Revenue Ruling 2020-27 states that both A’s and B’s PPP-eligible expenses are not deductible in the year paid or incurred. In arriving at this position, the Revenue Ruling reiterates the arguments outlined in Notice 2020-37 and concludes that in both situations, A and B each have a reasonable expectation of reimbursement at year-end. Notably, the analysis in the revenue ruling describes the existing loan forgiveness procedures in the CARES Act and additional procedures published by the SBA as “clear and readily accessible guidance” available to loan recipients like Taxpayers A and B. Accordingly, by virtue of incurring PPP-eligible expenses and having a reasonable expectation of loan forgiveness by year-end, A’s and B’s expenses are not deductible in the year paid or incurred.
Safe Harbor Procedure
Rev. Proc. 2020-51 addresses the situation where a borrower’s application for loan forgiveness is ultimately denied or the borrower decides not to apply for forgiveness. The safe harbor procedure allows these taxpayers to deduct expenses using any one of the following filing methods:
- A timely filed (including extensions) original federal tax return or information return (e.g., Form 1065) for the 2020 taxable year;
- An amended 2020 tax return or administrative adjustment request; or
- A timely filed (including extensions) original federal income tax return or information return for the 2021 taxable year.
To use one of these approaches, the taxpayer must attach a statement to its tax return in accordance with the requirements outlined in the revenue procedure.
Revenue Ruling 2020-27 does not distinguish between PPP loans that are above or below $2 million. Accordingly, a broad reading of the ruling would suggest that the IRS intended for the disallowance of expenses in the year paid or incurred to apply generally to taxpayers with PPP loans of any amount, provided that such taxpayers (1) paid or incurred eligible expenses within the covered period, and (2) submitted an application for loan forgiveness by year-end, or intend to do so after year-end. As such, absent any legislation that would effectively overturn Notice 2020-32 and Revenue Ruling 2020-27, it is likely that taxpayers seeking to deduct PPP-eligible expenses on their 2020 return will face challenges from the IRS upon examination of their tax returns.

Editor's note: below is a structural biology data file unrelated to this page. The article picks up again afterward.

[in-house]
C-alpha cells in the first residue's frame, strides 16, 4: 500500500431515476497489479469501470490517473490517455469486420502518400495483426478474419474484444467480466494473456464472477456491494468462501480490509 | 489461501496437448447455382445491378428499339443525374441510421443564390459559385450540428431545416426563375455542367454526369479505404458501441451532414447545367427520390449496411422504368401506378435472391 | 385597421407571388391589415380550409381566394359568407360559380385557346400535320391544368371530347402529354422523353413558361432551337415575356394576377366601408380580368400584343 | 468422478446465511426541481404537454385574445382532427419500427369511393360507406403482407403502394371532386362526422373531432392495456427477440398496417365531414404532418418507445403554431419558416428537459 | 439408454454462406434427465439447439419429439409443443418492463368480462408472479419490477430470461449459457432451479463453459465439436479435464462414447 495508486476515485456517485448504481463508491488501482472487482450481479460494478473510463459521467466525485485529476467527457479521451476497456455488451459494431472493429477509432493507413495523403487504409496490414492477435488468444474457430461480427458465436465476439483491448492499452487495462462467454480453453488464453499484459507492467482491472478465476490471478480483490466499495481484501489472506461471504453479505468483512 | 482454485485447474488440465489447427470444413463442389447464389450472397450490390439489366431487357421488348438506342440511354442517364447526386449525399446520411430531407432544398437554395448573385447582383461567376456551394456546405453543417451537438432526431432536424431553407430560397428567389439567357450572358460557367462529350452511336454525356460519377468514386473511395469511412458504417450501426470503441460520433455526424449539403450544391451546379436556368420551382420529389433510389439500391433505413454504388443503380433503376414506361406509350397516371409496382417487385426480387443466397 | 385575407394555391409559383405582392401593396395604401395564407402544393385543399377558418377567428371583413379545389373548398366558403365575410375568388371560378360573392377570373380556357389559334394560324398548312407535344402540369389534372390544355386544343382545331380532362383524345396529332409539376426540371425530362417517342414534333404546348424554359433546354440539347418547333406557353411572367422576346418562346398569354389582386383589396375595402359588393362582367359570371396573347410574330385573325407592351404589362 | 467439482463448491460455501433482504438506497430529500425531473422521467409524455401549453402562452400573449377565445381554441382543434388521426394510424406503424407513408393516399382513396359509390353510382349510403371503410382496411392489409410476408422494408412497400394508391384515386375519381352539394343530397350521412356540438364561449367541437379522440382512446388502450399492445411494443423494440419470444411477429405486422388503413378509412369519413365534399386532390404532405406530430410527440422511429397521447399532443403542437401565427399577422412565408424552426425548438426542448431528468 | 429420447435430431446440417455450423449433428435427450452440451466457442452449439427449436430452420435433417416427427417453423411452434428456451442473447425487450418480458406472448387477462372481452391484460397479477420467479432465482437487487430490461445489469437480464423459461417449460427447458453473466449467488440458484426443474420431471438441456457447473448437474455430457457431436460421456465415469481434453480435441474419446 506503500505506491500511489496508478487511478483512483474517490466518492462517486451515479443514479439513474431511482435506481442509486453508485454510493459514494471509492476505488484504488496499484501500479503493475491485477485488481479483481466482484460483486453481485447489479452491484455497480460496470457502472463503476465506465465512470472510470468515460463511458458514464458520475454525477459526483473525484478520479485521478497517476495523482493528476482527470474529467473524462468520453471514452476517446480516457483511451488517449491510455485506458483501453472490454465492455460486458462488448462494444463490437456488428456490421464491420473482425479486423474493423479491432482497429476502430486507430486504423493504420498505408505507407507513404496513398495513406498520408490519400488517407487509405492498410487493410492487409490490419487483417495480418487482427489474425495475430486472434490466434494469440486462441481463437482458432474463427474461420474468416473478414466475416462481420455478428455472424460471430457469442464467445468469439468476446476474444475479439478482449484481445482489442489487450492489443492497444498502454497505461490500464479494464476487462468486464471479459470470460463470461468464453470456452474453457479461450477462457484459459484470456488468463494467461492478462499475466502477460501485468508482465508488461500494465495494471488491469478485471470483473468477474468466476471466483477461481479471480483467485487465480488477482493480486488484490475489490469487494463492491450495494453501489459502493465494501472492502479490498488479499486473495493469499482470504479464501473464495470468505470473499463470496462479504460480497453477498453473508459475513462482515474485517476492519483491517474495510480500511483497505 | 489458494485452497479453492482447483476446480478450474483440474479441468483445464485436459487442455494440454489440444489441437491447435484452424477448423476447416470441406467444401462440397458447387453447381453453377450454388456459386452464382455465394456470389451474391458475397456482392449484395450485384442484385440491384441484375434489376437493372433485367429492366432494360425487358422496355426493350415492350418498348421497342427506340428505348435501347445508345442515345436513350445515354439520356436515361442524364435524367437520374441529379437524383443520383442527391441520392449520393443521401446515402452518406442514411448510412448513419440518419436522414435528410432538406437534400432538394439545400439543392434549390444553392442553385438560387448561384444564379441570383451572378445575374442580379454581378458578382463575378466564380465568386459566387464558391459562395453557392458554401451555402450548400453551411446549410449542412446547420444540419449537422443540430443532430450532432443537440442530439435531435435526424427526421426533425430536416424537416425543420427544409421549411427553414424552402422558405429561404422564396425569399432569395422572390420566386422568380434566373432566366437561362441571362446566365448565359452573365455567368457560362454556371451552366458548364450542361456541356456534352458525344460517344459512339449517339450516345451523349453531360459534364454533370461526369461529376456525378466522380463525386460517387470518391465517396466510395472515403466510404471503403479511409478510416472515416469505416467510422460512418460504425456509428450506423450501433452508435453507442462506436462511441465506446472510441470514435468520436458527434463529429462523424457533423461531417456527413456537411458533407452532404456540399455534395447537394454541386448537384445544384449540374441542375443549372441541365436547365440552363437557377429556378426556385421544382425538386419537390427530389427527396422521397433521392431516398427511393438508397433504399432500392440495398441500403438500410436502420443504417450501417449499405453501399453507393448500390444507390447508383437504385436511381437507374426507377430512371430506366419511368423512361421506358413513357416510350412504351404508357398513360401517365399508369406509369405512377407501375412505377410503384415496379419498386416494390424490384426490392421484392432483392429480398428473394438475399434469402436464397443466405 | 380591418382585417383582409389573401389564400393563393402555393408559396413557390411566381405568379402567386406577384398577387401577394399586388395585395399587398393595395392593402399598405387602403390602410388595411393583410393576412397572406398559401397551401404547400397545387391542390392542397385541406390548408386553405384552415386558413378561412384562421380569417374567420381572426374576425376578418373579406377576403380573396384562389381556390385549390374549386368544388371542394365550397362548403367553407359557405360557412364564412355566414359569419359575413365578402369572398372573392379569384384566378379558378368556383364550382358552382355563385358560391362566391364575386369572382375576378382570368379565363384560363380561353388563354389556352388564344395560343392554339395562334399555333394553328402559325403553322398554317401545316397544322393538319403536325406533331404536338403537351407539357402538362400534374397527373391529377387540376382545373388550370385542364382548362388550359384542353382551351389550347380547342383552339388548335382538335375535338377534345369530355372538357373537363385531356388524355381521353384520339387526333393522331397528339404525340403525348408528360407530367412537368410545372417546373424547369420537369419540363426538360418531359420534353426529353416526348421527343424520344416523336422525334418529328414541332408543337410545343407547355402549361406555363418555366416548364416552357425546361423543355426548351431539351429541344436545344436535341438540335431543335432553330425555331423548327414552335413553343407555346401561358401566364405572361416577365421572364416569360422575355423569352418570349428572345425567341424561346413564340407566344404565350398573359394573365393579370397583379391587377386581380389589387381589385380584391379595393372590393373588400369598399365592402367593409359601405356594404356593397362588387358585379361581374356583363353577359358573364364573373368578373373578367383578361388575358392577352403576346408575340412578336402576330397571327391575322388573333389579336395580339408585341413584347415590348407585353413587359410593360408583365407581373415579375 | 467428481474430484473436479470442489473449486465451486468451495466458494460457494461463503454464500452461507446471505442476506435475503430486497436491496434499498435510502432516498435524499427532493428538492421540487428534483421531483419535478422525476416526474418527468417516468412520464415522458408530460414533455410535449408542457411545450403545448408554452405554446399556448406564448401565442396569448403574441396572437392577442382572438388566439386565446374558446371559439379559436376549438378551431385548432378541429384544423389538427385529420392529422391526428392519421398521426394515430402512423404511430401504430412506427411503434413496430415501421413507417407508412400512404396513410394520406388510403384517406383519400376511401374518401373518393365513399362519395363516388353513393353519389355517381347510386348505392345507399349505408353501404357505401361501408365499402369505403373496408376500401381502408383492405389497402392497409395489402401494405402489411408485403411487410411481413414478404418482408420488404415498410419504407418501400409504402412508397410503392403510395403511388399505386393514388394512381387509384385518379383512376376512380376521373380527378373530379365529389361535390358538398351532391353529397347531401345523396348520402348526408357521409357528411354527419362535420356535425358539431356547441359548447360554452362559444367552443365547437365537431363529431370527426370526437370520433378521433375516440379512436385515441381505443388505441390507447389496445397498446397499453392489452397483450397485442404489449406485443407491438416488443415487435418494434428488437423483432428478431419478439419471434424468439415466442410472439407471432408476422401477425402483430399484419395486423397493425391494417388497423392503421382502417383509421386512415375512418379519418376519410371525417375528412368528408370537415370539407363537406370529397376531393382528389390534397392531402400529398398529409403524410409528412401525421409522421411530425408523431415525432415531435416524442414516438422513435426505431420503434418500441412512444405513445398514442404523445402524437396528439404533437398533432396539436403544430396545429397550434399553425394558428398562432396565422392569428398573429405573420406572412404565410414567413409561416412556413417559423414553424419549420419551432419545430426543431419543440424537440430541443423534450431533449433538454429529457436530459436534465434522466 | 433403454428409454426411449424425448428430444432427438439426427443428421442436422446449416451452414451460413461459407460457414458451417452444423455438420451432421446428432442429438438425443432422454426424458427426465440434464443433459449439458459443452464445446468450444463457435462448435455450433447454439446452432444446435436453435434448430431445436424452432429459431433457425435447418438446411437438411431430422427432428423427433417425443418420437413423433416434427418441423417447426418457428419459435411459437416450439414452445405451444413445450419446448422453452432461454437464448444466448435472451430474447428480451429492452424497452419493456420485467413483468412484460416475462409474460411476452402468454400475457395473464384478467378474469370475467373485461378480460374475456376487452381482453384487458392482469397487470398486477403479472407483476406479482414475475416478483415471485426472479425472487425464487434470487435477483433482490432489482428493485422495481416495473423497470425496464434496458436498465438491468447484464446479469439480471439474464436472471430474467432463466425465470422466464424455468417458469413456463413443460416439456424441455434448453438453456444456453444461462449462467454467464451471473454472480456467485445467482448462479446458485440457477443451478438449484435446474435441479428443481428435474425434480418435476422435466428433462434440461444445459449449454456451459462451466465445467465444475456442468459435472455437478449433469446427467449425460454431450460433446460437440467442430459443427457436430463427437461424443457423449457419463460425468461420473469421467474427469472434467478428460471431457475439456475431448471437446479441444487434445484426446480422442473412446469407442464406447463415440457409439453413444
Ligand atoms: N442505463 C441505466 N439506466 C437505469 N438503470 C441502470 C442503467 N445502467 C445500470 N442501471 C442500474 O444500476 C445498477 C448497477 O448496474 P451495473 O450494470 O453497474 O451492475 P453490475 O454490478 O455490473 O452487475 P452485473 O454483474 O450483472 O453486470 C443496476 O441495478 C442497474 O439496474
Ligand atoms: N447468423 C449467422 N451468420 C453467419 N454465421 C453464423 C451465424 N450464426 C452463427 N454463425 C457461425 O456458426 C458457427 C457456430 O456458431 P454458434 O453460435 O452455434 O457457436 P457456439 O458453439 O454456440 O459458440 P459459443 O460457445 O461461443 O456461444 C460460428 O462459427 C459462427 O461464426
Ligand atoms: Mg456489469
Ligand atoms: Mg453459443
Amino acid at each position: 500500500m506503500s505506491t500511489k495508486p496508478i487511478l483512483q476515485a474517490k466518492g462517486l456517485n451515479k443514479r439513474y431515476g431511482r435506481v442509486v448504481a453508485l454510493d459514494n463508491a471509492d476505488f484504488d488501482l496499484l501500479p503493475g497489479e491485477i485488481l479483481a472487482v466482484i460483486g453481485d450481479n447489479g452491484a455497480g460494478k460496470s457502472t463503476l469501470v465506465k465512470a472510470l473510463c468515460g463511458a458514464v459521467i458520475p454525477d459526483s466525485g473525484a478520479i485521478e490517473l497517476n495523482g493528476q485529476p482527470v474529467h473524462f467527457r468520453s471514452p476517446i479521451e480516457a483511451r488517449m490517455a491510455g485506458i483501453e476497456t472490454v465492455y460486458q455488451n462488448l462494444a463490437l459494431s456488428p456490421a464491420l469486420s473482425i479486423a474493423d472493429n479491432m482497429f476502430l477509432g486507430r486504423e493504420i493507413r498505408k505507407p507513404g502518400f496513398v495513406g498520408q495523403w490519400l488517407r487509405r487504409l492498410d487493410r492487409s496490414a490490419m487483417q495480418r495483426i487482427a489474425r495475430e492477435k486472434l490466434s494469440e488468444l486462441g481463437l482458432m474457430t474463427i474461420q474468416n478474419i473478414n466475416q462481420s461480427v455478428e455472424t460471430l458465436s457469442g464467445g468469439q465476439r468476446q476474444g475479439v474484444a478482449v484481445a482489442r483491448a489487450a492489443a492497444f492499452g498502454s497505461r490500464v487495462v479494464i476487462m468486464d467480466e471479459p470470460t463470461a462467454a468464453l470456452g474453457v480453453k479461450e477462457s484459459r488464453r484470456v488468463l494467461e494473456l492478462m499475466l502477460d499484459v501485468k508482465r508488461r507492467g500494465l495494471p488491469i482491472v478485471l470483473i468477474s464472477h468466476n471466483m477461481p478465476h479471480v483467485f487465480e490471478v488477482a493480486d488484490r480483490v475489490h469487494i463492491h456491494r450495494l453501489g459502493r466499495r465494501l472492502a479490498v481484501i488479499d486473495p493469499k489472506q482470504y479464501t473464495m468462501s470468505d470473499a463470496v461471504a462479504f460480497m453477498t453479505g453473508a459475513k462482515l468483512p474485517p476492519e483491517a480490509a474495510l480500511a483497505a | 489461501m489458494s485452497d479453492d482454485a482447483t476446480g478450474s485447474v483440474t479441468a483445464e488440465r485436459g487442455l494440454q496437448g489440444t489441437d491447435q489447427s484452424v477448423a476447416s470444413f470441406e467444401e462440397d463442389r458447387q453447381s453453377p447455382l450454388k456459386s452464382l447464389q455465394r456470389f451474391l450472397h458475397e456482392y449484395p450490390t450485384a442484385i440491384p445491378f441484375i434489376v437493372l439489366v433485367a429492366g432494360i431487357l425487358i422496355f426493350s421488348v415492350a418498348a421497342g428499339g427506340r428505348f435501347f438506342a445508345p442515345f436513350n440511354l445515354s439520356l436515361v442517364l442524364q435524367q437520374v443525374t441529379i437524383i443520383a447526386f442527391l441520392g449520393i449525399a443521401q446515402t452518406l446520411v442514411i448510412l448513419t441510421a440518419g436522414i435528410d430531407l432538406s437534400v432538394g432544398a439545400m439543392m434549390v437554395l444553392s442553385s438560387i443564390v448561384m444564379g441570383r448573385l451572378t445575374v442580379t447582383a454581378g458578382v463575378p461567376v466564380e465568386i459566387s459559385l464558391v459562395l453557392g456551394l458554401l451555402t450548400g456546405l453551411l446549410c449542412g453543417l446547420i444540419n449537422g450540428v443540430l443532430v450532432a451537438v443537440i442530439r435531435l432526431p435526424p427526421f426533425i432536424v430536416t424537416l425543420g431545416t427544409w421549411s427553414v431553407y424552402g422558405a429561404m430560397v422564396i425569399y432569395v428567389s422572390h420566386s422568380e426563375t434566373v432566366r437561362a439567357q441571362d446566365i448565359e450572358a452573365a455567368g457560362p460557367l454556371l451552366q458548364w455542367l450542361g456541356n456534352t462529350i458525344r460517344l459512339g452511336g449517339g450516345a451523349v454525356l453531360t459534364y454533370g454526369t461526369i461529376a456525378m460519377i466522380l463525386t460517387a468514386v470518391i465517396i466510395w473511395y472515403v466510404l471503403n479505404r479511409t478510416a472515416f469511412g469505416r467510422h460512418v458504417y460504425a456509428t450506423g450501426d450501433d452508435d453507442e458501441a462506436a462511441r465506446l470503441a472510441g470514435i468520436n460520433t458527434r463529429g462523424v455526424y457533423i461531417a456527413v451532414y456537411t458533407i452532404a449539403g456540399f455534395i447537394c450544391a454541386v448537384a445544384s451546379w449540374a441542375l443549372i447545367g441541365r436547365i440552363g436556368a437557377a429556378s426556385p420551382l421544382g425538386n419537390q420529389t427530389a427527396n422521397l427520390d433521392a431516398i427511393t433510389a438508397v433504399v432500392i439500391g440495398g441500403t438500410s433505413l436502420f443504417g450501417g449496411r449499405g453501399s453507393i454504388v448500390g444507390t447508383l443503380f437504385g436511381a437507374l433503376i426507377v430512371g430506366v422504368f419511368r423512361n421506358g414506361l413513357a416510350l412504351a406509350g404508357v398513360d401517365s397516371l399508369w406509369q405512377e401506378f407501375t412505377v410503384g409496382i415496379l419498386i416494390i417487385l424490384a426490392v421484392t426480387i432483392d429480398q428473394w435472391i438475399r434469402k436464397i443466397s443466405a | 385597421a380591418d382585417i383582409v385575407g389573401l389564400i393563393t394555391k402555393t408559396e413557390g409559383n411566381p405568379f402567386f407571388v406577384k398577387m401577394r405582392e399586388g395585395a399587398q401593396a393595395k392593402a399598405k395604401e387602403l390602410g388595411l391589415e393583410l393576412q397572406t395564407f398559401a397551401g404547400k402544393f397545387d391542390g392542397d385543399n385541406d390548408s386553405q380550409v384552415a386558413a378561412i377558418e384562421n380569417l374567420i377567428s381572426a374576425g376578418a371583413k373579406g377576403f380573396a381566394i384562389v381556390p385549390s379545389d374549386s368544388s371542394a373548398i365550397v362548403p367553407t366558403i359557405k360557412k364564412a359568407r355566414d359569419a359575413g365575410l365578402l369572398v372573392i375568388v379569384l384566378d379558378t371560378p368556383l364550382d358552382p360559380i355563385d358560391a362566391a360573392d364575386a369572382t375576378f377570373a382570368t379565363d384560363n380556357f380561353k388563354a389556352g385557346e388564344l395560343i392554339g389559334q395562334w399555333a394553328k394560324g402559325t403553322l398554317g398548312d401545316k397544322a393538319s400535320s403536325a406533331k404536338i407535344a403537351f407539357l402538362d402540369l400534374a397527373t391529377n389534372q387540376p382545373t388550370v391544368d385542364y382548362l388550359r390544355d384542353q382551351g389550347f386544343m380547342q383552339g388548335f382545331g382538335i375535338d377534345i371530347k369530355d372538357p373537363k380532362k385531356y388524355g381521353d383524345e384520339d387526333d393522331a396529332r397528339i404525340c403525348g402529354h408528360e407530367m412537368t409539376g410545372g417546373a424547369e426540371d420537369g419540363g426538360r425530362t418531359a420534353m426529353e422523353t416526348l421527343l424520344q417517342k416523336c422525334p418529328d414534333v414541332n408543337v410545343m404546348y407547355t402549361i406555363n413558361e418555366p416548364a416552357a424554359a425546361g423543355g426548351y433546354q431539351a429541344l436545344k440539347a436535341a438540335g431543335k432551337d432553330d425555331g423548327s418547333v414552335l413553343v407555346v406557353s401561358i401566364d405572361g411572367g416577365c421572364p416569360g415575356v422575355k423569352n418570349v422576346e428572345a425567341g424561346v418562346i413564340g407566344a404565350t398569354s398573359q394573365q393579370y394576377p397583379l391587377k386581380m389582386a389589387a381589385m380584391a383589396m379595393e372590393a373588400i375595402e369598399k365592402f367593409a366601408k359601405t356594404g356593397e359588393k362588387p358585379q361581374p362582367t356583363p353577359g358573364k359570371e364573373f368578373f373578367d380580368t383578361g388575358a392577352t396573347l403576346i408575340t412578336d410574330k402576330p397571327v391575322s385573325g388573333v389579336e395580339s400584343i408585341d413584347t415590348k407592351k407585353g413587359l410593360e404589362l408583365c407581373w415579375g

Further, since the revenue ruling only addresses the federal income tax implications of two relatively simple fact patterns, there is uncertainty as to whether Situation 1 and Situation 2 are sufficiently broad to apply to all taxpayers with PPP loans of any size that incur PPP-eligible expenses and intend to apply for loan forgiveness. As mentioned above, the analysis in the revenue ruling states that the loan forgiveness procedures are clear and readily accessible to taxpayers, implying that the IRS currently considers the SBA review process to be ministerial in nature.
Taxpayers with PPP loans exceeding $2 million may disagree with the premise that loan forgiveness is reasonably expected given the substantive and rigorous nature of the SBA questionnaires and information requests they have received thus far during the loan forgiveness process.
It is possible that Congress may effectively overturn the holding in the notice and revenue ruling through subsequent legislation. Immediately after the release of Revenue Ruling 2020-27, Senate Finance Committee Chairman Chuck Grassley (R-Iowa) and Ranking Member Ron Wyden (D-Ore.) released a joint statement urging Treasury to reconsider its position on the deductibility and timing of PPP expenses. Although Congress has introduced several bills since May 2020 to allow taxpayers to claim a deduction without regard to whether any amount is excluded from gross income under Section 1106(i) of the CARES Act, no legislation has been enacted.
We will continue to monitor developments and will provide further updates as needed.